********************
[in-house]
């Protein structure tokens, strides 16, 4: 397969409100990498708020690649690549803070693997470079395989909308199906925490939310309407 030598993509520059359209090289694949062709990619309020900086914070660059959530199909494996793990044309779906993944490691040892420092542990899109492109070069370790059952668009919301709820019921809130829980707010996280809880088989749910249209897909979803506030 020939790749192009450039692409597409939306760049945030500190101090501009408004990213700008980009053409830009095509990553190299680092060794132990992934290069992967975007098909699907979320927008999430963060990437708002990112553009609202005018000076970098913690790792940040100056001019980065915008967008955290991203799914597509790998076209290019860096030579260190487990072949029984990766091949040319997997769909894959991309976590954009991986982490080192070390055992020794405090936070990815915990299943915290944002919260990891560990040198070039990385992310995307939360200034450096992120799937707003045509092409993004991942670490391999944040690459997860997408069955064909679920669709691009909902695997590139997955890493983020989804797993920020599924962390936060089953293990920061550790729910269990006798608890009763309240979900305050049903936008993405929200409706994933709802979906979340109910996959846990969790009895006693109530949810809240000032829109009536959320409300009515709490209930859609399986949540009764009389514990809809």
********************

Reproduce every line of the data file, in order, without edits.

[in-house]
């Protein structure tokens, strides 16, 4: 397969409100990498708020690649690549803070693997470079395989909308199906925490939310309407 030598993509520059359209090289694949062709990619309020900086914070660059959530199909494996793990044309779906993944490691040892420092542990899109492109070069370790059952668009919301709820019921809130829980707010996280809880088989749910249209897909979803506030 020939790749192009450039692409597409939306760049945030500190101090501009408004990213700008980009053409830009095509990553190299680092060794132990992934290069992967975007098909699907979320927008999430963060990437708002990112553009609202005018000076970098913690790792940040100056001019980065915008967008955290991203799914597509790998076209290019860096030579260190487990072949029984990766091949040319997997769909894959991309976590954009991986982490080192070390055992020794405090936070990815915990299943915290944002919260990891560990040198070039990385992310995307939360200034450096992120799937707003045509092409993004991942670490391999944040690459997860997408069955064909679920669709691009909902695997590139997955890493983020989804797993920020599924962390936060089953293990920061550790729910269990006798608890009763309240979900305050049903936008993405929200409706994933709802979906979340109910996959846990969790009895006693109530949810809240000032829109009536959320409300009515709490209930859609399986949540009764009389514990809809």